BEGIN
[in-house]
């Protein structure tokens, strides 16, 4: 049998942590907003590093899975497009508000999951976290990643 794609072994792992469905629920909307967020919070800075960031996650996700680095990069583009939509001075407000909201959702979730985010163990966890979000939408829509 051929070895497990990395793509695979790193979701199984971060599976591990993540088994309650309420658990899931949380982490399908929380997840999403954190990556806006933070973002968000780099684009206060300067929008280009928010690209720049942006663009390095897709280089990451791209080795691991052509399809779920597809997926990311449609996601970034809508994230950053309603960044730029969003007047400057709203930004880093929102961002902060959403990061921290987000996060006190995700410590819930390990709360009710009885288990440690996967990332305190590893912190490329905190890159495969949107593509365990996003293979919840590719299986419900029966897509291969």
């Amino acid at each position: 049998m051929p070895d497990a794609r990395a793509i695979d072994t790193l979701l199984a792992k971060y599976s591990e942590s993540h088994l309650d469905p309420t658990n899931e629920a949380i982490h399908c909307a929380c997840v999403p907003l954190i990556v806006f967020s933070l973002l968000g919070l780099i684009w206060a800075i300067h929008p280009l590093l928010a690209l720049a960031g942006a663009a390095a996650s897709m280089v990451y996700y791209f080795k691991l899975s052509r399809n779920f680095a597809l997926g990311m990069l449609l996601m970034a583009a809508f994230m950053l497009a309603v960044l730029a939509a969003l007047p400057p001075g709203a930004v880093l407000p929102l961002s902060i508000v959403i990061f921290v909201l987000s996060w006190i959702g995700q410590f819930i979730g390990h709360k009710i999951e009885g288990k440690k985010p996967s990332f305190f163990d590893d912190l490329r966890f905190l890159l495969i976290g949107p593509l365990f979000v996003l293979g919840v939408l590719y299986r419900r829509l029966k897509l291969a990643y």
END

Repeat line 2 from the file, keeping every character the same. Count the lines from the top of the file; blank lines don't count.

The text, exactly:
């Protein structure tokens, strides 16, 4: 049998942590907003590093899975497009508000999951976290990643 794609072994792992469905629920909307967020919070800075960031996650996700680095990069583009939509001075407000909201959702979730985010163990966890979000939408829509 051929070895497990990395793509695979790193979701199984971060599976591990993540088994309650309420658990899931949380982490399908929380997840999403954190990556806006933070973002968000780099684009206060300067929008280009928010690209720049942006663009390095897709280089990451791209080795691991052509399809779920597809997926990311449609996601970034809508994230950053309603960044730029969003007047400057709203930004880093929102961002902060959403990061921290987000996060006190995700410590819930390990709360009710009885288990440690996967990332305190590893912190490329905190890159495969949107593509365990996003293979919840590719299986419900029966897509291969």